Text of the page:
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Making the Little Things Count
| Jennifer Zurko
>> Published Date: 10/26/2012
Doug Cole collects new ideas like a sponge absorbs water. And it’s not that he’s just a lucky guy—he pays attention to what other growers are doing.
“Most of these ideas are just grabbing them from enewsletters, from the magazines and from networking at shows, meetings and visiting other growers,” said Doug, who owns D.S. Cole Growers in Loudon, New Hampshire.
Doug told us about a dozen different things D.S. Cole is doing to save time and money:
1| Have Dumpster pickup every other week; during the peak weeks, have them come every week.
2| Recycle cardboard. D.S. Cole has a huge Dumpster just for cardboard. They make money on it instead of filling up the normal Dumpster.
3| Recycle pots and trays. (D.S. Cole is MPS-certified, so the mindset of recycling this and the cardboard was easy to incorporate into their daily routine, said Doug.)
4| Changed from traditional copper wired landline phones and made them part of the cable system. Huge savings. (Doug says it was more than a 50% savings.)
5| Purchase natural gas and electricity from a separate company other than the local supplier. (You can work with these companies to lock in better rates, said Doug. “We’re buying based on the commodity the way we want to buy it. We are able to lock in for as long or as short of a time span as we like.”)
6| Finished installing double heat screens in all areas of the glass houses.
7| Changed to a Blue Cross-Blue Shield insurance product that provided savings when the employee avoids having ambulatory procedures at a hospital. It also saves the employee money. Any procedure that can be done by an ambulatory facility now costs $75.00 total. No deductible. Most planned surgeries can be done outside of the hospital today.
8| Looking into the installation of a condensing unit for one of the boilers, which should save 9% on the gas used in that boiler. (According to Doug, they’ll also be using government grants to help them pay for the installation of the boiler and new chimney.)
9| They’re no longer producing shipping boxes in white. They’re still printing on their boxes—they just print on typical tan cardboard.
10| Doing a better job consolidating incoming offshore cutting shipments. More sources mean more import fees.
11| Purchasing non name-brand pesticides, when appropriate.
12| They changed out hundreds of incandescent bulbs in the greenhouse to spiral compact fluorescents. (They went from 100 W incandescent to 27 W spiral fluorescents, which is more money at the start, but Doug says the electric bill savings have paid off.)
Floral Plant Growers based in Denmark, Wisconsin, has a very diverse customer base, so it’s vital that they continue to look at new ways of doing business. Scott Lueder, FPG’s CEO, said focusing on identifying ways to save money and serving their customers has been part of their culture for 40 years.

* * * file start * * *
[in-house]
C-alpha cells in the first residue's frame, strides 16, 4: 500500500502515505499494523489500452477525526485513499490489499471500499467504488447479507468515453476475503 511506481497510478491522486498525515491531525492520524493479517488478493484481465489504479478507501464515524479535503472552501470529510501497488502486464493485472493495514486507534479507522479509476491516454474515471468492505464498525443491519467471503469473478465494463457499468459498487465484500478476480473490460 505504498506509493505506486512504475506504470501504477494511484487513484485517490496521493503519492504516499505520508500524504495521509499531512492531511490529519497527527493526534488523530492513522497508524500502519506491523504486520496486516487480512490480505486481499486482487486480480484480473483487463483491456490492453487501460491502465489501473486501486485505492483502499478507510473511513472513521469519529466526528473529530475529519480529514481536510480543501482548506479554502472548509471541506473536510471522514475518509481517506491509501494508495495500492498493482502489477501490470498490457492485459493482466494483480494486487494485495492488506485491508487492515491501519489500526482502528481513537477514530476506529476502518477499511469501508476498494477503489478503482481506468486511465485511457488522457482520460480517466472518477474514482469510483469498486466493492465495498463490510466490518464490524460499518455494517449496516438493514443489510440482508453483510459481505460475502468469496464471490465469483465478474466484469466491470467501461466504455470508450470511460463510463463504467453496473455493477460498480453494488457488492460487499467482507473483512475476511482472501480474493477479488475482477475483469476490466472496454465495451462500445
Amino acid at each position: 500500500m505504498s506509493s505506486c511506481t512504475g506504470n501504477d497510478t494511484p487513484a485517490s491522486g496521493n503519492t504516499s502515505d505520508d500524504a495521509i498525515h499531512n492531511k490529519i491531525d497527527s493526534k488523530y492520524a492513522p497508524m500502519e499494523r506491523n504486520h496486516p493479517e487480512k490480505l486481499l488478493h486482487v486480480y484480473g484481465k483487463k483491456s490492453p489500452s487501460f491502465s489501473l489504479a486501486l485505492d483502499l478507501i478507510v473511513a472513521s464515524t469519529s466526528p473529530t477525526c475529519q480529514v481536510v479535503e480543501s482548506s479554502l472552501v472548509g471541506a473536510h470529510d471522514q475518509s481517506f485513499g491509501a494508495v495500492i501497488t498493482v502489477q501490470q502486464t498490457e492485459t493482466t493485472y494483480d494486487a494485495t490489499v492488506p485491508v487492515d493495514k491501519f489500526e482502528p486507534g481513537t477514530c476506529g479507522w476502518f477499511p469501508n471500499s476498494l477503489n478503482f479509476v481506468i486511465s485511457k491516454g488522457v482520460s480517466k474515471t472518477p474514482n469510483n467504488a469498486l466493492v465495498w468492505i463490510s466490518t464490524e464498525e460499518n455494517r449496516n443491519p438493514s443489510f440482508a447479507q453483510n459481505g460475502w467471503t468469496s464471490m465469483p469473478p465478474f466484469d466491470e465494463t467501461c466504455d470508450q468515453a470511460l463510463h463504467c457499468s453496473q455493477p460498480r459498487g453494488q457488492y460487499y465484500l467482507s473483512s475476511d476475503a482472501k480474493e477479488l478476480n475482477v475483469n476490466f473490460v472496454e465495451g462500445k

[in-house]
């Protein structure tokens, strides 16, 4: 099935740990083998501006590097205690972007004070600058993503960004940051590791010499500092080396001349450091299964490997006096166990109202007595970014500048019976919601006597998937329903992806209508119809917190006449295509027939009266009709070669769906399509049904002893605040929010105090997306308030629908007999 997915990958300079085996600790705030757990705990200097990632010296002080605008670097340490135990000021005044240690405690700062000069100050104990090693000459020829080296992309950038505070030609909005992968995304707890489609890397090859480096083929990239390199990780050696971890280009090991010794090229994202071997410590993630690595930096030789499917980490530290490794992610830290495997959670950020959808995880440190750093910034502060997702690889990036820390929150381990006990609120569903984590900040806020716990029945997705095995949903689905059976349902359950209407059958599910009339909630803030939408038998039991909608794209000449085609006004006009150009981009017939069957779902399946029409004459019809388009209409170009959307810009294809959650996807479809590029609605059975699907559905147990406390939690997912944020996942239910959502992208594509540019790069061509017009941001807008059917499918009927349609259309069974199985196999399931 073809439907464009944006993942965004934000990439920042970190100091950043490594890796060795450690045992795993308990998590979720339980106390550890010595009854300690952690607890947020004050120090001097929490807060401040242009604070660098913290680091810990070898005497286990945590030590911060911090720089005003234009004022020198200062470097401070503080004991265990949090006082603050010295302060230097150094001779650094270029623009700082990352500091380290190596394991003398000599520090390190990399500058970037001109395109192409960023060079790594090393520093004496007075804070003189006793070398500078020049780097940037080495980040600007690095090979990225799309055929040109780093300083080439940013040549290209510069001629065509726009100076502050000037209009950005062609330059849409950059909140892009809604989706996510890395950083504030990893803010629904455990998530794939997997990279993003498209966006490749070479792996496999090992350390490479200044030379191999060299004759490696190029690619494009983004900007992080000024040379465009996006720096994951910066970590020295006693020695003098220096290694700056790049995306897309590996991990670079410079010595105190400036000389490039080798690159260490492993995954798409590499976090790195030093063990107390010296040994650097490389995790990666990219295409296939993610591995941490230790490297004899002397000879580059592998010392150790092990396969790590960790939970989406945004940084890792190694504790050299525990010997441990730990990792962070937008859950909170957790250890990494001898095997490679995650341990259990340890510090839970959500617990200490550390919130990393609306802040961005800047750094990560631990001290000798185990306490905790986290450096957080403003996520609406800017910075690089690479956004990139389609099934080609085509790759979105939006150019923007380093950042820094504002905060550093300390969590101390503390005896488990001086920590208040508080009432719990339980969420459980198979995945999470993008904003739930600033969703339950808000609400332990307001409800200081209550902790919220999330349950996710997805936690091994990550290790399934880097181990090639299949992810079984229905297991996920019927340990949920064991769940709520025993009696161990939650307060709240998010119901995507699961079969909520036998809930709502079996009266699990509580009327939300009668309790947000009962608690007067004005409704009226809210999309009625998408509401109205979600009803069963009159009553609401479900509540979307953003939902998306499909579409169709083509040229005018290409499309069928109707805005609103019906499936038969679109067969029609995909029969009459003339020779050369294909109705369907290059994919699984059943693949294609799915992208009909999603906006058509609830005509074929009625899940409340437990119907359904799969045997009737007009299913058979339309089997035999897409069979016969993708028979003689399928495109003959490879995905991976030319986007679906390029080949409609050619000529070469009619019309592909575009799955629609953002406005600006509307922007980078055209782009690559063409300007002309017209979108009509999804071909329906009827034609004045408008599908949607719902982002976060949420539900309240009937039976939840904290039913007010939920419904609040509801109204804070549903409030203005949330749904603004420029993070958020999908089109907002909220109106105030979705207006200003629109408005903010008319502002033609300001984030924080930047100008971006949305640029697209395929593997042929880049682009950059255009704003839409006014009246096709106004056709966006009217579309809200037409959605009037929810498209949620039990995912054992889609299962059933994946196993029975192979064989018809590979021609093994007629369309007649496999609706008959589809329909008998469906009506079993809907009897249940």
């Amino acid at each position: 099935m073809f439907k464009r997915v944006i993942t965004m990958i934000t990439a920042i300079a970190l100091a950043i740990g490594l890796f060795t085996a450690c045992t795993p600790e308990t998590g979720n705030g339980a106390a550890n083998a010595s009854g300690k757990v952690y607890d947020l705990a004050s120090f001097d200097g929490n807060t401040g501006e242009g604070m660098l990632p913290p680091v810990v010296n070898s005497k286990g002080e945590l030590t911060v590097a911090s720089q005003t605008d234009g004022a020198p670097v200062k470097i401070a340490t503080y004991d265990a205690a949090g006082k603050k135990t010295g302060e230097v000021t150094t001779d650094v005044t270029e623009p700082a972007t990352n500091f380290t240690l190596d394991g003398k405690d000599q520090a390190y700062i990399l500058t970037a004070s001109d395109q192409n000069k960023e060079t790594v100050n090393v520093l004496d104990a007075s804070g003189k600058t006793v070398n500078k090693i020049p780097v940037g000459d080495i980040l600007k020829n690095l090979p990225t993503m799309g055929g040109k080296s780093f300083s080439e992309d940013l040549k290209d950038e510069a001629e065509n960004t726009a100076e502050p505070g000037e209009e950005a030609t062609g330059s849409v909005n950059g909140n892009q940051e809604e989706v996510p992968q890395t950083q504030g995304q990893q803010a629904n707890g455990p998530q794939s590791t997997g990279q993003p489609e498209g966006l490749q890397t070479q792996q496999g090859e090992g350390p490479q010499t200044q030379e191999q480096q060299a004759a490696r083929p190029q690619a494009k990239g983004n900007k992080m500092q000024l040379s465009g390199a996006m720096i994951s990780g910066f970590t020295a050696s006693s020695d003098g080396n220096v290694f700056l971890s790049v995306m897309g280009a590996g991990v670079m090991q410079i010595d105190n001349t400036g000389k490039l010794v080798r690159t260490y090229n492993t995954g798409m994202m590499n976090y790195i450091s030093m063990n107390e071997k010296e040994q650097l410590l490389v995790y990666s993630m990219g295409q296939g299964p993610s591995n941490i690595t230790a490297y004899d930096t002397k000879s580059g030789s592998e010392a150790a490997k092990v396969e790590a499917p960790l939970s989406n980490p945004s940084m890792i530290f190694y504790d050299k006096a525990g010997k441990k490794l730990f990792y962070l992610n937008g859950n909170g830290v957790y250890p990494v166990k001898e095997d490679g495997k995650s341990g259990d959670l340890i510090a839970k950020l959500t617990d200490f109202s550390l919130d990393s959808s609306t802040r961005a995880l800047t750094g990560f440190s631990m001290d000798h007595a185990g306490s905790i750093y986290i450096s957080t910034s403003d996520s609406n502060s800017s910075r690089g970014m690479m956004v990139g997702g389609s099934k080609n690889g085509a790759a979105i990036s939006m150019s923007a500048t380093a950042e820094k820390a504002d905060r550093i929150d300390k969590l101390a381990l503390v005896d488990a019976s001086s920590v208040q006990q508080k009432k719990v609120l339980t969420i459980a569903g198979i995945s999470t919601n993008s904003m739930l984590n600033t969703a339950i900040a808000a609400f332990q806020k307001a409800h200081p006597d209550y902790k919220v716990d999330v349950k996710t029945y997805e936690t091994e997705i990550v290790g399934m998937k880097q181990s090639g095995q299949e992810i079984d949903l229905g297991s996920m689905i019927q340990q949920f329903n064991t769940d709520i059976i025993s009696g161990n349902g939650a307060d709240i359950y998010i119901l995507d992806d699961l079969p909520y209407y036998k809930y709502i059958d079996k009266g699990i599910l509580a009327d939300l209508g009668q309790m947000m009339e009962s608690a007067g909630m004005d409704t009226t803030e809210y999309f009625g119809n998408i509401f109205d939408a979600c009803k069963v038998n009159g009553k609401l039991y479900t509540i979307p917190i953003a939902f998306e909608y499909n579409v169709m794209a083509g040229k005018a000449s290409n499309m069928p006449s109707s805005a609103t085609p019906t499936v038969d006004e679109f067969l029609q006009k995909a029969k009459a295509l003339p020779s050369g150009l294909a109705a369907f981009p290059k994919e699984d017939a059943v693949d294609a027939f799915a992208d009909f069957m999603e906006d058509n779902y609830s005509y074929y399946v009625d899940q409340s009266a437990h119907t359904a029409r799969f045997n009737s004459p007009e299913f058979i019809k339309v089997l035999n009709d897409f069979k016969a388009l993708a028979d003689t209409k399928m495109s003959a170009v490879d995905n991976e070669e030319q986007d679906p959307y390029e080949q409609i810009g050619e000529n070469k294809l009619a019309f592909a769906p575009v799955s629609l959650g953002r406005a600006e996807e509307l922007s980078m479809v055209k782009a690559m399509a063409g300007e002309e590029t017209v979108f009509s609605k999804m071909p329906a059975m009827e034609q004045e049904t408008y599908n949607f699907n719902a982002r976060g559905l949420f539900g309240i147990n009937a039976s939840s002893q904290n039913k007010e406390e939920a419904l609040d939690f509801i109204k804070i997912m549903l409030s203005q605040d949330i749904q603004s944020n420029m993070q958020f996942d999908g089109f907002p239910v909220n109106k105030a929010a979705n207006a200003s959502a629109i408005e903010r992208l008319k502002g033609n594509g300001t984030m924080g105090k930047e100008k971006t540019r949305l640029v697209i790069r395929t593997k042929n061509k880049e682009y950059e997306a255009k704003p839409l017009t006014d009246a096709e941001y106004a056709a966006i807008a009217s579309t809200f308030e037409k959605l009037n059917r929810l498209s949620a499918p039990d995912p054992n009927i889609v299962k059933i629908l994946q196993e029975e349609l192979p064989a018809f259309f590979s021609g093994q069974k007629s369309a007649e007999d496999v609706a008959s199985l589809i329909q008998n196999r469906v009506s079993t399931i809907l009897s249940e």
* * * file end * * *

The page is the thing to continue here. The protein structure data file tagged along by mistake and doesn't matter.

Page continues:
“The vast majority of cost-saving ideas at FPG come directly from our fellow teammates and is encouraged by our lean manufacturing/employee-empowered culture,” explained Scott. “We began the lean manufacturing journey several years ago and encourage our teams to identify and work to eliminate waste in their area of responsibility. Next, we have four greenhouse locations residing in four different states, which also gives us an opportunity to share cost-saving ideas between locations. Last, we do pick up ideas by connecting with other growers and with other manufacturing companies outside the greenhouse/nursery area. Overall, it’s a collaborative effort expected from everyone at FPG. And we work hard to make sure cost-savings initiatives never jeopardize product quality or service to the customer.”
Here are a few ways Scott says he and his team save time and money:
1| We’ve gone to using Go To Meeting over the Internet to connect our other facilities for intercompany meetings versus flying everyone to Wisconsin.
2| We’ve purchased two Dramm sprayers that use half of the insecticides and fungicides per spray application versus our hydraulic sprayers.
3| Our staff has started using tablet PCs in the greenhouse to write chemical application lists and work orders for greenhouse tasks. We used to hand write everything and then enter the information into a spreadsheet, which took a lot of unnecessary time.
4| We upgraded one seeding line to accommodate large seed items like asparagus, pumpkins and squash. We either did them by hand in the past or we ran the machine extremely slowly so the seed wouldn’t fall off. Now, we can do the same amount of seeding of these items in 1/4 of the time.
5| We renegotiate our contracts with our cell phone service provider every couple of years based on the number of company phones and usage. We’ve been able to lower the monthly rates or obtain reimbursements for services. Cell phone companies are very competitive and are willing to work out a deal. You just have to ask.
6| We use Electronic Data Interchange with some customers so we have a more real-time assessment of sales data for product replenishment purposes in the stores that we service. This allows us to better manage inventory in our greenhouse and at the store level.
7| We’ve attached bar codes to our shipping racks so we can scan them in and out of the facilities to track them better. Many growers lose racks every year, which can be very expensive.